Amaka Osakwe’s line Maki Oh can best be described as smart, elegant, and whimsical. For the brand’s Fall 2015 collection, she tapped into Nigerian folklore and the global exchange of styles and trends through appropriation. Osakwe tells Style.com,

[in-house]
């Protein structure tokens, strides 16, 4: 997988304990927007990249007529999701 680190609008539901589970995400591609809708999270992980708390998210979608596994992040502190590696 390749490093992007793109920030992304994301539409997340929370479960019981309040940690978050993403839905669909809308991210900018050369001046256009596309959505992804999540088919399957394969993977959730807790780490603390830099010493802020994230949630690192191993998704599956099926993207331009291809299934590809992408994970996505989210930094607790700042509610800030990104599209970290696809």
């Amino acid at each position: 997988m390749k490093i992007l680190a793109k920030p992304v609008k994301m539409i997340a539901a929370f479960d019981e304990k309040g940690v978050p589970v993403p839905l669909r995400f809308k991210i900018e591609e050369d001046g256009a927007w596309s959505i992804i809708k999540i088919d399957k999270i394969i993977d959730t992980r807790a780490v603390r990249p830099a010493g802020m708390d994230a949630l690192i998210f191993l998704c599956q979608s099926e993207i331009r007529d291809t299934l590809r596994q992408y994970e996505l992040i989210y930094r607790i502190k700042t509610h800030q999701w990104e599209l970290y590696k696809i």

If you didn’t know better, you might have thought that Amaka Osakwe had borrowed that modus operandi for her latest Maki Oh collection. “Mermaids,” Osakwe said, explaining her guiding concepts this season, “and appropriation.” Mermaids. And appropriation? As it turned out, these two seemingly disparate nouns connected in the figure of Mami Wata, a folk deity in Osakwe’s native Nigeria, whom she described as “keeper of virgins and goddess of the river.” Mami Wata is an icon of relatively recent vintage, apparently; according to Osakwe, she emerged after an image of an Indian snake charmer made its way to Africa, where snakes have a close association with rainbows, “the serpent of the sky.” Thus the snake charmer became a rain charmer, a vainglorious creature of the water. And this origin story got Osakwe thinking about other ways that Africans have appropriated stuff from abroad—for instance, the bright printed cloth that’s a totem of African fashion, which Osakwe said was developed in Holland and, these days, is often produced in China and thereabouts.